Car Accidents and Western Canadian Wildlife
In Alberta alone, six people die in highway accidents after motorists come into contact with a wild animal, such as a moose, deer or fox. And another 323 vehicle-animal collisions result in a serious injury.
These perilous situations aren’t unique to Alberta. In British Columbia, approximately 384 motorists are hurt after colliding with wildlife. These accidents have taken their toll not only on people’s lives but their wallets. About $240 million each year is spent on collisions involving wildlife in British Columbia alone.
Fortunately, the risk of encountering wild animals is not as high as it’s been in the past. Thanks to the creation of 22 wildlife underpasses and two overpasses by Alberta’s Banff National Park, road kill prevalence has fallen by 80 percent.
However, there are certain times of the year in which you’re more likely to see wildlife than others. As a general rule, peak times for wildlife movement are between May and June and from October to January. It’s at these times of the year that you should be hyper-vigilant, especially when traversing highway in heavily wooded areas.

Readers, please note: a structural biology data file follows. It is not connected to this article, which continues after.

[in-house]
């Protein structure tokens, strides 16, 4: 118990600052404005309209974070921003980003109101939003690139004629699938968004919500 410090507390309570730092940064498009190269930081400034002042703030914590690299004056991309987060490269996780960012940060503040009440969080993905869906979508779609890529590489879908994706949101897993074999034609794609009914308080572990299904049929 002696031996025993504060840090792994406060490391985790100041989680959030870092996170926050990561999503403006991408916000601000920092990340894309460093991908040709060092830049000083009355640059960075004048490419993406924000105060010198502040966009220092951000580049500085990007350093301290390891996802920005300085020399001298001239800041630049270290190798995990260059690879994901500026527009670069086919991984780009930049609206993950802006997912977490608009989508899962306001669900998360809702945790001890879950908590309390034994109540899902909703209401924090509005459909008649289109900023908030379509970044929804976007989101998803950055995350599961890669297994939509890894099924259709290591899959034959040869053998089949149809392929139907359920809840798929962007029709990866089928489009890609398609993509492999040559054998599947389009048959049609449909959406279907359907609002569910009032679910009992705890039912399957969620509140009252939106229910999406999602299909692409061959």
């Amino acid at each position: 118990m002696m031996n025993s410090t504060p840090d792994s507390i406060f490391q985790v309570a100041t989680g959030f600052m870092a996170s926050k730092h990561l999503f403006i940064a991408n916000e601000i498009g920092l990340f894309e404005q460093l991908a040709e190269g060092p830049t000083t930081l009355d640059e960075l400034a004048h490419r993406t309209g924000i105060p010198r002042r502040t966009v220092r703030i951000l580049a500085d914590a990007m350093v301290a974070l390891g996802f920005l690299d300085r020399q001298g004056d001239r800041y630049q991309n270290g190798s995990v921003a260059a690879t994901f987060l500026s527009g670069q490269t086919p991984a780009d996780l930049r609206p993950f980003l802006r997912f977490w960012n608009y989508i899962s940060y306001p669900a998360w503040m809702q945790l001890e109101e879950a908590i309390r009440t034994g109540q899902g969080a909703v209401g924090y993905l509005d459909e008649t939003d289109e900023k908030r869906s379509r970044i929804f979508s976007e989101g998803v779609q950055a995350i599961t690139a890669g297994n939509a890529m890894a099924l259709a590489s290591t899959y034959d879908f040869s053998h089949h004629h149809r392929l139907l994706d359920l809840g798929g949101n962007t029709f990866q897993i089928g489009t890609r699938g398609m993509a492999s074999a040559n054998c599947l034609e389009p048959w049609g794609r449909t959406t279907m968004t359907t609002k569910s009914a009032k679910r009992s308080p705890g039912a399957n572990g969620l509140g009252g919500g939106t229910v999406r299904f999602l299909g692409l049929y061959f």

Additionally, pay attention to the type of road your on. About 89 percent of wildlife accidents take place on two-lane roads on rural terrain. Also, don’t let good weather let your guard down. About 86 percent of wildlife collisions occur when conditions are favorable and two out of every three happen when the sun is out.
Startling Stats About Car Accidents Caused by Wildlife in Alberta and BC
Recently compiled statistics indicate, it’s important to be aware of road travelers of the four-legged variety – as a substantial number of accidents each year occur as a result of wildlife in Alberta and British Columbia.